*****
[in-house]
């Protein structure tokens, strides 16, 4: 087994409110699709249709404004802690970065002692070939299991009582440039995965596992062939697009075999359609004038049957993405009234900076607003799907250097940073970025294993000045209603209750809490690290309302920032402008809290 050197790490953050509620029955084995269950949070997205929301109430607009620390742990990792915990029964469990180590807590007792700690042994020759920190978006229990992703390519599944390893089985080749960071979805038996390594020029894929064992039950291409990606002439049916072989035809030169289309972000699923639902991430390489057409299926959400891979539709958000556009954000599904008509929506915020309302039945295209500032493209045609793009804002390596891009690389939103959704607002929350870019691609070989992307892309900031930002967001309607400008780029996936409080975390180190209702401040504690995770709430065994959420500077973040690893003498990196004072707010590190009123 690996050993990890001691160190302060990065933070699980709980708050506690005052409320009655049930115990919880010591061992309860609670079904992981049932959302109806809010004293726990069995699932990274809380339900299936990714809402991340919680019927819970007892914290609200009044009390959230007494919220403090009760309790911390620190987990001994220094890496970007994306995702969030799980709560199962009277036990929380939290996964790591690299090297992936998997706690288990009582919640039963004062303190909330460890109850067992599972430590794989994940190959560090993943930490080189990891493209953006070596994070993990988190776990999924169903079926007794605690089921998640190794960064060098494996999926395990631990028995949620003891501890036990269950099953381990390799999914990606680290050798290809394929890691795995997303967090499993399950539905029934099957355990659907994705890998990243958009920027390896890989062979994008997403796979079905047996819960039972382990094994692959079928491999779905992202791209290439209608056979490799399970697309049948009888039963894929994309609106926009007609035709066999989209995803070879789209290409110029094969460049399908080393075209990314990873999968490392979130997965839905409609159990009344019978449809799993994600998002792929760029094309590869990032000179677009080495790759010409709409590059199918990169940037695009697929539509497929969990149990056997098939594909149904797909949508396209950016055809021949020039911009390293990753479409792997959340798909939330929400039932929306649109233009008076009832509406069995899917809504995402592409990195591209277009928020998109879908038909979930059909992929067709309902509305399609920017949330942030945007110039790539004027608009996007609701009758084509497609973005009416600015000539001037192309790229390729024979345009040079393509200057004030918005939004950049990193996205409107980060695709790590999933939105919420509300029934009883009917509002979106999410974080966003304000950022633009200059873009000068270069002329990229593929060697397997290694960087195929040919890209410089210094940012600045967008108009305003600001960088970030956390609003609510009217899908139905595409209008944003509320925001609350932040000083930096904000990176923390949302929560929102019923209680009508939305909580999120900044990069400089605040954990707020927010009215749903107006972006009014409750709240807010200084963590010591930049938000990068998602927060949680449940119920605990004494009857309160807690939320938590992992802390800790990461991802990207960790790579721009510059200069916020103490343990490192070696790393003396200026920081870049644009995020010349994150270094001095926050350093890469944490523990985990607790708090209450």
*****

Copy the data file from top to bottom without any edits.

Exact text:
[in-house]
């Protein structure tokens, strides 16, 4: 087994409110699709249709404004802690970065002692070939299991009582440039995965596992062939697009075999359609004038049957993405009234900076607003799907250097940073970025294993000045209603209750809490690290309302920032402008809290 050197790490953050509620029955084995269950949070997205929301109430607009620390742990990792915990029964469990180590807590007792700690042994020759920190978006229990992703390519599944390893089985080749960071979805038996390594020029894929064992039950291409990606002439049916072989035809030169289309972000699923639902991430390489057409299926959400891979539709958000556009954000599904008509929506915020309302039945295209500032493209045609793009804002390596891009690389939103959704607002929350870019691609070989992307892309900031930002967001309607400008780029996936409080975390180190209702401040504690995770709430065994959420500077973040690893003498990196004072707010590190009123 690996050993990890001691160190302060990065933070699980709980708050506690005052409320009655049930115990919880010591061992309860609670079904992981049932959302109806809010004293726990069995699932990274809380339900299936990714809402991340919680019927819970007892914290609200009044009390959230007494919220403090009760309790911390620190987990001994220094890496970007994306995702969030799980709560199962009277036990929380939290996964790591690299090297992936998997706690288990009582919640039963004062303190909330460890109850067992599972430590794989994940190959560090993943930490080189990891493209953006070596994070993990988190776990999924169903079926007794605690089921998640190794960064060098494996999926395990631990028995949620003891501890036990269950099953381990390799999914990606680290050798290809394929890691795995997303967090499993399950539905029934099957355990659907994705890998990243958009920027390896890989062979994008997403796979079905047996819960039972382990094994692959079928491999779905992202791209290439209608056979490799399970697309049948009888039963894929994309609106926009007609035709066999989209995803070879789209290409110029094969460049399908080393075209990314990873999968490392979130997965839905409609159990009344019978449809799993994600998002792929760029094309590869990032000179677009080495790759010409709409590059199918990169940037695009697929539509497929969990149990056997098939594909149904797909949508396209950016055809021949020039911009390293990753479409792997959340798909939330929400039932929306649109233009008076009832509406069995899917809504995402592409990195591209277009928020998109879908038909979930059909992929067709309902509305399609920017949330942030945007110039790539004027608009996007609701009758084509497609973005009416600015000539001037192309790229390729024979345009040079393509200057004030918005939004950049990193996205409107980060695709790590999933939105919420509300029934009883009917509002979106999410974080966003304000950022633009200059873009000068270069002329990229593929060697397997290694960087195929040919890209410089210094940012600045967008108009305003600001960088970030956390609003609510009217899908139905595409209008944003509320925001609350932040000083930096904000990176923390949302929560929102019923209680009508939305909580999120900044990069400089605040954990707020927010009215749903107006972006009014409750709240807010200084963590010591930049938000990068998602927060949680449940119920605990004494009857309160807690939320938590992992802390800790990461991802990207960790790579721009510059200069916020103490343990490192070696790393003396200026920081870049644009995020010349994150270094001095926050350093890469944490523990985990607790708090209450």